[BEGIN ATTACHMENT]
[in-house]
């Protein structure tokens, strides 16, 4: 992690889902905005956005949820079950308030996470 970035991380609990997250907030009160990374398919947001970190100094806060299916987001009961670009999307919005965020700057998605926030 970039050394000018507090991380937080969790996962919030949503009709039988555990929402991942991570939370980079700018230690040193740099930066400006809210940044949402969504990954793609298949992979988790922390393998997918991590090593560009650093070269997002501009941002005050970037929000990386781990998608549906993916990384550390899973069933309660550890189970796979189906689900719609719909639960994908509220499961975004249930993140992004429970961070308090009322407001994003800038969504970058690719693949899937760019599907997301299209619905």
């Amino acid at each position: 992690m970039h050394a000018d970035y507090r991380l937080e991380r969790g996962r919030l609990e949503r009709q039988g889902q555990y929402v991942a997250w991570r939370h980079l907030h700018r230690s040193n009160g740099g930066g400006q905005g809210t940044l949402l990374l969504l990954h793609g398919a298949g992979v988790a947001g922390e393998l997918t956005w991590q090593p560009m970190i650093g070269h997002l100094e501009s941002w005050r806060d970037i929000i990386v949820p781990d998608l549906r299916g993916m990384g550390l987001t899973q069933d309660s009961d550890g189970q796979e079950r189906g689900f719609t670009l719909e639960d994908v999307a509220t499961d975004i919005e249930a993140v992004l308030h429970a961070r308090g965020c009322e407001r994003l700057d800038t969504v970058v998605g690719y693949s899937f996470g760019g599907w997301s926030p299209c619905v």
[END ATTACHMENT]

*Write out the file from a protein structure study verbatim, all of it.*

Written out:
[in-house]
């Protein structure tokens, strides 16, 4: 992690889902905005956005949820079950308030996470 970035991380609990997250907030009160990374398919947001970190100094806060299916987001009961670009999307919005965020700057998605926030 970039050394000018507090991380937080969790996962919030949503009709039988555990929402991942991570939370980079700018230690040193740099930066400006809210940044949402969504990954793609298949992979988790922390393998997918991590090593560009650093070269997002501009941002005050970037929000990386781990998608549906993916990384550390899973069933309660550890189970796979189906689900719609719909639960994908509220499961975004249930993140992004429970961070308090009322407001994003800038969504970058690719693949899937760019599907997301299209619905």
């Amino acid at each position: 992690m970039h050394a000018d970035y507090r991380l937080e991380r969790g996962r919030l609990e949503r009709q039988g889902q555990y929402v991942a997250w991570r939370h980079l907030h700018r230690s040193n009160g740099g930066g400006q905005g809210t940044l949402l990374l969504l990954h793609g398919a298949g992979v988790a947001g922390e393998l997918t956005w991590q090593p560009m970190i650093g070269h997002l100094e501009s941002w005050r806060d970037i929000i990386v949820p781990d998608l549906r299916g993916m990384g550390l987001t899973q069933d309660s009961d550890g189970q796979e079950r189906g689900f719609t670009l719909e639960d994908v999307a509220t499961d975004i919005e249930a993140v992004l308030h429970a961070r308090g965020c009322e407001r994003l700057d800038t969504v970058v998605g690719y693949s899937f996470g760019g599907w997301s926030p299209c619905v």